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US Rogue State U-Turn
Since the start of war in Iraq in 2003, the U.S. Administration and the political elite have been split into two camps -- those who want to talk to the
Since the start of war in Iraq in 2003, the U.S. Administration and the political elite have been split into two camps -- those who want to talk to the "axis of evil" and those who are ready to deal with friends only. The first group was represented by such patriarchs of diplomacy as Henry Kissinger, members of the Iraq Study Group James Baker and Lee Hamilton, and Condoleezza Rice (pictured) herself, who has been backed in the last few weeks by her new deputy John Negroponte. The isolationists include Vice President Dick Cheney, former U.S. Ambassador to the United Nations John Bolton, and other ideologists of the Project for the New American Century.
by Vladimir Simonov
UPI Outside View Commentator
Moscow (UPI) March 16, 2007
Talks between high-ranking U.S. and North Korean officials started in New York on Monday. They may lead to the U.S. diplomatic recognition of the country which used to be the worst enemy of the United States. On Saturday, the United States is planning to hold an international conference on settlement in Iraq with the participation of Iran and Syria, which Washington once blacklisted as the "axis of evil".

This about-face of American diplomacy is all the more astounding since it took place in a matter of a month and a half. In middle January, (Secretary of State) Condoleezza Rice reassured the Senate that the United States would not go for any bilateral diplomatic contacts with North Korea, Iran or Syria until they became reasonably flexible on disputable issues. The U.S. Secretary of State described the policies of these countries as "extortion" rather than diplomacy.

This "extortion" is still in place, and it is Washington that has become flexible. Recently, the six negotiators, including the United States, reached agreement with Pyongyang under which North Korea promised to shut down its main nuclear reactor in exchange for food and fuel. Likewise, an invitation to take part in the Iraqi conference has come as a surprise to Tehran, and moved Damascus to the point of calling this initiative a "partial step in the right direction."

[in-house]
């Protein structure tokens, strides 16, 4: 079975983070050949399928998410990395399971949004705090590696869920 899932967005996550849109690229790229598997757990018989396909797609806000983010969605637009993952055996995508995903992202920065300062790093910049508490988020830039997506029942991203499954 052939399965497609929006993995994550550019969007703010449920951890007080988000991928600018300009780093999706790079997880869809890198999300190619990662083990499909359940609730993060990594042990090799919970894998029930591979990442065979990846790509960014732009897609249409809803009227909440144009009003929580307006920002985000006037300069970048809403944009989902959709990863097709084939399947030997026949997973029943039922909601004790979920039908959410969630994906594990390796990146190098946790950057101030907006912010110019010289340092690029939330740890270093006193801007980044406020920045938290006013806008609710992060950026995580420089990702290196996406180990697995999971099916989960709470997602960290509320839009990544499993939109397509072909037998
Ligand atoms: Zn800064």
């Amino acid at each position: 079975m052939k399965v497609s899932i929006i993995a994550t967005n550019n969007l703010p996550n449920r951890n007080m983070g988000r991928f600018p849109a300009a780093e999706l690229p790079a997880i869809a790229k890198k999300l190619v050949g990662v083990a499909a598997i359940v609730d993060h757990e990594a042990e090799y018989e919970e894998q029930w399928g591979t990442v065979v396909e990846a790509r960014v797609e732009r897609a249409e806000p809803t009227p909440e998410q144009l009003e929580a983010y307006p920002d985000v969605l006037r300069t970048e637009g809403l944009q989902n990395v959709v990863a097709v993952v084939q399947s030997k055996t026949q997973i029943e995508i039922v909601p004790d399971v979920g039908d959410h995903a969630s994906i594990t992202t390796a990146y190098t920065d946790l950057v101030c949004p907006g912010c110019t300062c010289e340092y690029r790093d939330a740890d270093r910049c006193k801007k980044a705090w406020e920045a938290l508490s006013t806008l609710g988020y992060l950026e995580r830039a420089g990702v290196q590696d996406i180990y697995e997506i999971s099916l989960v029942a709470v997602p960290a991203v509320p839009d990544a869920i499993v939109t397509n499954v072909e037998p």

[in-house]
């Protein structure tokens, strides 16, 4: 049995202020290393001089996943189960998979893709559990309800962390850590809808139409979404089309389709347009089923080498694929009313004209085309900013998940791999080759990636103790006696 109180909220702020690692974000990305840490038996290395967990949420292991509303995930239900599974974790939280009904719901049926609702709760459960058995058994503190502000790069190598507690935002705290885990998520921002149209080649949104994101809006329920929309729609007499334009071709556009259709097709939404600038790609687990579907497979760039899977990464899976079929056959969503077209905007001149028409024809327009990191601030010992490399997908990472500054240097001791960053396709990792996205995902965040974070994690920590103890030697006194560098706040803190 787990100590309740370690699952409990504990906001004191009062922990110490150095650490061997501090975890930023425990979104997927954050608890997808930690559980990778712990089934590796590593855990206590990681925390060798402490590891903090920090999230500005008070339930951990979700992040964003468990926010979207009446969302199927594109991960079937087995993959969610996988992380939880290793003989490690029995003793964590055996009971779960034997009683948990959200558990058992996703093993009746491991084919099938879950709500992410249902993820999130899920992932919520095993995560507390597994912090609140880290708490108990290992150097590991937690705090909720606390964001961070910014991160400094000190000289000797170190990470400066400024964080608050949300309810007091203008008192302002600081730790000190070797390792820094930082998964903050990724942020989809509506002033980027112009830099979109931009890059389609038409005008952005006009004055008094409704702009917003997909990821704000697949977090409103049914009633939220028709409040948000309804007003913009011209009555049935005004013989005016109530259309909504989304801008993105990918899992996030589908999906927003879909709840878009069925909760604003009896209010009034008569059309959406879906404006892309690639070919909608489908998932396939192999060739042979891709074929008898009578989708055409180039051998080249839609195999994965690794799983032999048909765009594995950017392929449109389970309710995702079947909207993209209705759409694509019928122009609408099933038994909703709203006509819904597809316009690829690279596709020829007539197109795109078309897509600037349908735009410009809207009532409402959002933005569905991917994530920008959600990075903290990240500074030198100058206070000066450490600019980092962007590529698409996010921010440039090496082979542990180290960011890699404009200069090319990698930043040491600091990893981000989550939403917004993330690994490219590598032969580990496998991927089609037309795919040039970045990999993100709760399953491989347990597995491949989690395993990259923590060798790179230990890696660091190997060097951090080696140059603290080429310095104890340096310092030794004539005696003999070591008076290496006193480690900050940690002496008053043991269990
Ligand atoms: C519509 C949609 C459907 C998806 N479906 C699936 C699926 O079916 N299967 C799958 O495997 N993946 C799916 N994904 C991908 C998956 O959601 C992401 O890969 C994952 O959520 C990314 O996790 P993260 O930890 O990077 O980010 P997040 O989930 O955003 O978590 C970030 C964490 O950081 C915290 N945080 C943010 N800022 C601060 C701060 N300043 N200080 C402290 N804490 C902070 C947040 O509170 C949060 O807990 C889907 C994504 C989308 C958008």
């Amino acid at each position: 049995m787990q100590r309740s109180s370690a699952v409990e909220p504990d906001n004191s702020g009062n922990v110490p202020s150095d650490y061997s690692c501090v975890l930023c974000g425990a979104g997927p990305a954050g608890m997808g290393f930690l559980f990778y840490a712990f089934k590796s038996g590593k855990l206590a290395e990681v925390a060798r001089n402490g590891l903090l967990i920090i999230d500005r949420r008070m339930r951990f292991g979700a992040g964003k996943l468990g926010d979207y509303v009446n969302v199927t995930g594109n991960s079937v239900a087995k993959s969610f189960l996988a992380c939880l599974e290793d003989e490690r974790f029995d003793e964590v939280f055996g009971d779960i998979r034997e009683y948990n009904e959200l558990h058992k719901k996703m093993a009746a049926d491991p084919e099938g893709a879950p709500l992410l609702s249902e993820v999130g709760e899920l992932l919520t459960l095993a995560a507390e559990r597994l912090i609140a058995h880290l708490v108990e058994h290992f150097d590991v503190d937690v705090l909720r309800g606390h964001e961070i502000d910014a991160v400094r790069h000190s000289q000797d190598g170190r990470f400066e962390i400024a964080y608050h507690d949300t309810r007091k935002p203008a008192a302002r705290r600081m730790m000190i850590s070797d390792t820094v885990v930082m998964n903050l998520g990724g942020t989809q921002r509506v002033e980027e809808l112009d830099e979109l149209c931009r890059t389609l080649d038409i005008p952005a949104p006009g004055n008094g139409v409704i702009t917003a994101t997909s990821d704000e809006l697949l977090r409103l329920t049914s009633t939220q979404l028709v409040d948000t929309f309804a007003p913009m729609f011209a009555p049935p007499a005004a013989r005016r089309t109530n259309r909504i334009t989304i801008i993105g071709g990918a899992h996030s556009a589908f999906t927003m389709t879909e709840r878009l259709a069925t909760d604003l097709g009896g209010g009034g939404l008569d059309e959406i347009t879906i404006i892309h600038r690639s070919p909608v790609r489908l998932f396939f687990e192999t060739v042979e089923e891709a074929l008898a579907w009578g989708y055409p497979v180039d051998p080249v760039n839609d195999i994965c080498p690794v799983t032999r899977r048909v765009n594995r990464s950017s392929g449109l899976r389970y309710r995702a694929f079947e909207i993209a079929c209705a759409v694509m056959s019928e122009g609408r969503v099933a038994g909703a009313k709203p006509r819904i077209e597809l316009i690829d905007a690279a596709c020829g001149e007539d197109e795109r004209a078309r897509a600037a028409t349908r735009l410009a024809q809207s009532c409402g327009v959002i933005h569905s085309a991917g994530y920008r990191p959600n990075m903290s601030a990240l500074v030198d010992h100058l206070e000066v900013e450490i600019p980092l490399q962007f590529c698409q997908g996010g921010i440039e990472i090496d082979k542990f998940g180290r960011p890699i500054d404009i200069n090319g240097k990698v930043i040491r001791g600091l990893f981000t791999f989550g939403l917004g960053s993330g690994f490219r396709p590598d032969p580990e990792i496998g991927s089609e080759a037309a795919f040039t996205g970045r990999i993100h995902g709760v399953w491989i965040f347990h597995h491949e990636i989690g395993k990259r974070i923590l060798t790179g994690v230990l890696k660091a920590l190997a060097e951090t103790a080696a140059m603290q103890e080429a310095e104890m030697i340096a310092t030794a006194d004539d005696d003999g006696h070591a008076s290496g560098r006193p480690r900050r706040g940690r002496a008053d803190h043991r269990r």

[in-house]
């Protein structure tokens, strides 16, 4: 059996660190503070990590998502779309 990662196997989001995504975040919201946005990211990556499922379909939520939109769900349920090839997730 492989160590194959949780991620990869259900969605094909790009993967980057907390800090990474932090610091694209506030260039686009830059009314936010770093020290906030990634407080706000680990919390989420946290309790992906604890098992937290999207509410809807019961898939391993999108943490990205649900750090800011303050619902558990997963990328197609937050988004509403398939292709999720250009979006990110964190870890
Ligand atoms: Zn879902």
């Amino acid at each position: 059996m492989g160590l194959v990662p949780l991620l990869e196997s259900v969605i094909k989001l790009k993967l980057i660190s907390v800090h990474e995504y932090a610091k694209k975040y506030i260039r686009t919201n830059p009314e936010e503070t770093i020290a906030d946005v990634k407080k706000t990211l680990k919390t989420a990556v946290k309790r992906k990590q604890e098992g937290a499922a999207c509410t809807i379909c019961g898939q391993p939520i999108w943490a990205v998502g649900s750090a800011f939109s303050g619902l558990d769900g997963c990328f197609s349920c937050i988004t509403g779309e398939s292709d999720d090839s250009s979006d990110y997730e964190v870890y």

Indicatively, these preludes to talks with the enemy were invariably preceded by its public criticism for intrigues against American interests.

Nobody could match Rice in the U.N. Security Council in her demands for tough sanctions against North Korea after its nuclear test in October. In the case of Iran and Syria, she also preceded the invitation to the conference in Baghdad with a package of confrontation-provoking speeches, and accused Tehran of collaboration with the Shiite militants in attacking U.S. troops. To sum up, each time dessert followed the bitter pill.

Meanwhile, the United States has been building up its positions for future talks with the "axis of evil." But this was not its sole purpose: Rice and her soul mates had to demonstrate anger at the rogue countries to ward off accusations of inappropriate leniency to America's old-time foes.

These accusations are somewhat justified. Since the start of war in Iraq in 2003, the U.S. Administration and the political elite have been split into two camps -- those who want to talk to the "axis of evil" and those who are ready to deal with friends only.

The first group was represented by such patriarchs of diplomacy as Henry Kissinger, members of the Iraq Study Group James Baker and Lee Hamilton, and Rice herself, who has been backed in the last few weeks by her new deputy John Negroponte. The isolationists include Vice President Dick Cheney, former U.S. Ambassador to the United Nations John Bolton, and other ideologists of the Project for the New American Century.

The opponents of dialogue with the enemy triumphed in the first year of the Iraqi war, but the recent developments at the remote frontlines have dramatically reduced their control over foreign policy.

The recent news has dealt a heavy blow at the isolationist clan -- a group of top-ranking officers, advisers to Gen. David Petraeus, the new commander of the American troops in Iraq have come to the conclusion that the United States has six months to win the war in Iraq. Otherwise, it will sustain a defeat like it did in Vietnam.

The November mid-term elections to the Congress have shown that the majority of Americans do not support those who are prone to defending national interests abroad with tanks rather than talks. Last but not least, now that their term is expiring, President George W. Bush and his administration are increasingly concerned with their place in history.

In Washington's official view, the "axis of evil" continues to exist, and has not become any better. But the American doctrine of isolating objectionable countries has proved to be counterproductive. Talking to friends is great, but talking to enemies is sometimes vitally important.

Vladimir Simonov is a political commentator for RIA Novosti. Opinions expressed in this article are those of the author and do not represent those of RIA Novosti.

United Press International's "Outside View" commentaries are written by outside contributors who specialize in a variety of important issues. The views expressed do not necessarily reflect those of United Press International. In the interests of creating an open forum, original submissions are invited.

Source: United Press International

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